Hobby Master HG3102 British Centaur C.S. MK.IV Crusier Tank MK.VIII, with A27L 95mm Howitzer - Royal Marines Armored Support Group, Normandy, France, 1944 (1:72 Scale)
"Victory at all costs, victory in spite of all terror, victory however long and hard the road may be; for without victory there is no survival."
- British Prime Minister Winston Churchill
The Cromwell was the product of further development of British cruiser tanks, and was designed as the replacement for the Crusader tank, which was fast becoming obsolete. In late 1940, the General Staff set out the specifications for the new tank, and designs were submitted in early 1941.
Due to the typical rushed production and lack of components, the first of these tanks to be accepted, the Cavalier, had far too many problems to see active combat service. One of the key problems was that its Nuffield-built Liberty engine was simply not up to the task.
A new engine, based on the powerful Merlin engine used in aircraft such as the Spitfire, was designed and called the Meteor. Rolls-Royce, the makers of the Merlin, were already fully committed to its manufacture and could not spare the facilities for the Meteor, and manufacture was passed to the Rover Car Company. A modified tank design, the A27 Mk VIII, was then drawn up to take advantage of the new power available, approximately 600 hp (447 kW), double that of the Liberty.
It would take considerable time for Rover to make ready production lines for the Meteor, so the initial A27s were equipped with the antiquated Liberty engine. These became known as A27L Centaur. It was not until a few months later, in January 1943, that sufficient Meteor engines were available and the A27M Cromwell began production.
Pictured here is a 1:72 scale replica of a British Centaur C.S. MK.IV Crusier Tank MK.VIII with A27L 95mm howitzer that was attached to the Royal Marines Armored Support Group, then deployed to Normandy, France, during 1944. Sold Out!
Length: 3.5 inches
Width: 1.5 inches
Release Date: June 2007
Historical Account: "The Old Tin Hat" - During the Second World War, a small party of Royal Marines were first ashore at Namsos in April 1940, seizing the approaches to the Norwegian town preparatory to a landing by the British Army two days later. The Royal Marines formed the Royal Marine Division as an amphibiously trained division, parts of which served at Dakar and in the capture of Madagascar. In addition the Royal Marines formed Mobile Naval Base Defence Organisations (MNBDOs) similar to the US Marine Corps Defense Battalions. One of these took part in the defence of Crete. Royal Marines also served in Malaya and in Singapore, where due to losses they were joined with remnants of the 2nd Battalion, Argyll and Sutherland Highlanders to form the "Plymouth Argylls". The Royal Marines formed one Commando (A Commando) which served at Dieppe. One month after Dieppe, most of the 11th Royal Marine Battalion was killed or captured in an amphibious landing at Tobruk in Operation Daffodil, again the Marines were involved with the Argyll and Sutherland Highlanders this time the 1st Battalion. In 1943 the Infantry Battalions of the Royal Marine Division were reorganized as Commandos, joining the Army Commandos. The Division command structure became a Special Service Brigade command. The support troops became landing craft crew.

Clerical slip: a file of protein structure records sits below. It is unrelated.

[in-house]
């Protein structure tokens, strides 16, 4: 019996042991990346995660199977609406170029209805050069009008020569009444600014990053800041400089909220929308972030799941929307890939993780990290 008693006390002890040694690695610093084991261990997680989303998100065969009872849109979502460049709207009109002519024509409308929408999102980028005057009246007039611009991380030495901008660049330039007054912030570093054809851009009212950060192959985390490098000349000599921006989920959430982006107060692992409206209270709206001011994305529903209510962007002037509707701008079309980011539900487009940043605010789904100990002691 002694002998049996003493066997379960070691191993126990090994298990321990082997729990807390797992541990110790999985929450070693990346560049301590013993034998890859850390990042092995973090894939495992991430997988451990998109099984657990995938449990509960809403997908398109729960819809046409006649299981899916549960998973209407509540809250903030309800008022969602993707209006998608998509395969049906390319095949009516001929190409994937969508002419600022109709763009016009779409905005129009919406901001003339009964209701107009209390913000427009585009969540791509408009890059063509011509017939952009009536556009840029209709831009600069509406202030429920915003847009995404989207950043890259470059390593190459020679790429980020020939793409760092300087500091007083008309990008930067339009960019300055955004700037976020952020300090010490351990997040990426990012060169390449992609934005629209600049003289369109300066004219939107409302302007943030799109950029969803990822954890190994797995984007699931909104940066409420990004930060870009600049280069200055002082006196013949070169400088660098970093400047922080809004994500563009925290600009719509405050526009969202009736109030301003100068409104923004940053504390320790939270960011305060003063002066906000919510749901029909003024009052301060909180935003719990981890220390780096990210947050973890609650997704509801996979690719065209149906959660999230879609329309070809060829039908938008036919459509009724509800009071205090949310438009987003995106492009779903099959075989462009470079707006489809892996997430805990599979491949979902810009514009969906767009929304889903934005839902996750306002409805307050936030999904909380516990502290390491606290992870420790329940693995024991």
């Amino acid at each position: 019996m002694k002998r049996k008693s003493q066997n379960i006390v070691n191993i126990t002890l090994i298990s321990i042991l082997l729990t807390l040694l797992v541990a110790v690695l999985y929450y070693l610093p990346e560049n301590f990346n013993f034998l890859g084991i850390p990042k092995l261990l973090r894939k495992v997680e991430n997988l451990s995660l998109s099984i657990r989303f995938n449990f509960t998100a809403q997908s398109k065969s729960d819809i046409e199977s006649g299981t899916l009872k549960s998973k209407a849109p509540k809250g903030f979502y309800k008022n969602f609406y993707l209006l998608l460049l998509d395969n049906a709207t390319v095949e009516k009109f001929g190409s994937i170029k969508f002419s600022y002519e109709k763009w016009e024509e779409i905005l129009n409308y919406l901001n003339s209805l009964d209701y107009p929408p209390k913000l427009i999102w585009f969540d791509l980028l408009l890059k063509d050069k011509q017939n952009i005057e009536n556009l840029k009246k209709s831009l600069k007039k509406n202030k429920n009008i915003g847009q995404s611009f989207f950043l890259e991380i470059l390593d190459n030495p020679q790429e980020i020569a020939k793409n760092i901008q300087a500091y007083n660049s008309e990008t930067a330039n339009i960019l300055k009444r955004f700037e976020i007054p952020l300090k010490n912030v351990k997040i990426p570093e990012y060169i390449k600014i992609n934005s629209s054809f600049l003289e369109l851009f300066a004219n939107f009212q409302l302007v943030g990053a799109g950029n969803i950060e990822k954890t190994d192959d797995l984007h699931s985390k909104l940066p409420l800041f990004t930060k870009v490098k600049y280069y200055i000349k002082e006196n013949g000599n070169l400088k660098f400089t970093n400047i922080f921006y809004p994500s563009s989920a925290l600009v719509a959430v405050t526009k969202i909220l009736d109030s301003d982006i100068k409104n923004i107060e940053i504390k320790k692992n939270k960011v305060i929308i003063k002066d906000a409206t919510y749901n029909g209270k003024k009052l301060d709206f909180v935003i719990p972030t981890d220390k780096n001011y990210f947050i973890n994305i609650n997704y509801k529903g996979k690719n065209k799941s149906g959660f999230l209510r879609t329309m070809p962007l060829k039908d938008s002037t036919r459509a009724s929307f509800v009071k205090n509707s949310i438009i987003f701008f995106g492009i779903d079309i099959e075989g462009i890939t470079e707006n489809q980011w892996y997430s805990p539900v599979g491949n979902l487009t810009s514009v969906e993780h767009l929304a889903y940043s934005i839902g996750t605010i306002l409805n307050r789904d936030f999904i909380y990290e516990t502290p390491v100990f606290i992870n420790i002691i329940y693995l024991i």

A total of four Special Service, later Commando, Brigades were raised during the war, and Royal Marines were represented in all of them. A total of nine RM Commandos (Battalions) were raised during the war, numbered from 40 to 48.
1 Commando Brigade had just one RM Battalion, No 45 Commando. 2 Commando Brigade had two RM battalions, Nos 40 and 43 Commandos. 3 Commando Brigade also had two, Nos 42 and 44 Commandos. 4 Commando Brigade was entirely Royal Marine after March 1944, comprising Nos 41, 46, 47 and 48 Commandos.
1 Commando Brigade took part in the assaults on Sicily and Normandy, campaigns in the Rhineland and crossing the Rhine. 2 Commando Brigade was involved in the Salerno landings, Anzio, Comacchio, and operations in the Argenta Gap. 3 Commando Brigade served in Sicily and Burma. 4 Commando Brigade served in Normandy and in the Battle of the Scheldt on the island of Walcheren during the clearing of Antwerp.
In January 1945, two further RM Brigades were formed, 116th Brigade and 117th Brigade. Both were conventional Infantry, rather than in the Commando role. 116th Brigade saw some action in the Netherlands, but 117th Brigade was hardly used operationally. In addition one Landing Craft Assault (LCA) unit was stationed in Australia late in the war as a training unit.
In 1946 the Army Commandos were disbanded, leaving the Royal Marines to continue the Commando role (with supporting Army elements).
A number of Royal Marines served as pilots during the Second World War. It was a Royal Marines officer who led the attack by a formation of Blackburn Skuas that sank the German cruiser Konigsberg. Eighteen Royal Marines commanded Fleet Air Arm squadrons during the course of the war, and with the formation of the British Pacific Fleet were well-represented in the final drive on Japan. Captains and Majors generally commanded squadrons, whilst in one case Lt. Colonel R.C.Hay on HMS Indefatigable was Air Group Coordinator from HMS Victorious of the entire British Pacific Fleet.
Only one Marine was awarded the Victoria Cross in the Second World War for action at Lake Comacchio in Italy. The recipient was the last RM Commando to be awarded the medal. (Courtesy: Wikipedia)